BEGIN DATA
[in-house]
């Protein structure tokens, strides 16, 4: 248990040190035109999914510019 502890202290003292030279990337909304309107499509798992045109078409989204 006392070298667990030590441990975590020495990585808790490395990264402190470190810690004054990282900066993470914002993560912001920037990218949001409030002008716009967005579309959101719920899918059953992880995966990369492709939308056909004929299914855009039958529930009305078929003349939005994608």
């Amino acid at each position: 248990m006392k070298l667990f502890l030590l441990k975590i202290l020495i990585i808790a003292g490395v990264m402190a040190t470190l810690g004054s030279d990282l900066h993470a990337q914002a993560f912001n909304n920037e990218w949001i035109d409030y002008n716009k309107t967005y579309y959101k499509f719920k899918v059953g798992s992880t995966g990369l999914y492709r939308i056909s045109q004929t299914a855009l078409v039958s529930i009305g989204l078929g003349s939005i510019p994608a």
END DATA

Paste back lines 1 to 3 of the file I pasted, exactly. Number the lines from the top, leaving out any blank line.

[in-house]
């Protein structure tokens, strides 16, 4: 248990040190035109999914510019 502890202290003292030279990337909304309107499509798992045109078409989204 006392070298667990030590441990975590020495990585808790490395990264402190470190810690004054990282900066993470914002993560912001920037990218949001409030002008716009967005579309959101719920899918059953992880995966990369492709939308056909004929299914855009039958529930009305078929003349939005994608």
């Amino acid at each position: 248990m006392k070298l667990f502890l030590l441990k975590i202290l020495i990585i808790a003292g490395v990264m402190a040190t470190l810690g004054s030279d990282l900066h993470a990337q914002a993560f912001n909304n920037e990218w949001i035109d409030y002008n716009k309107t967005y579309y959101k499509f719920k899918v059953g798992s992880t995966g990369l999914y492709r939308i056909s045109q004929t299914a855009l078409v039958s529930i009305g989204l078929g003349s939005i510019p994608a």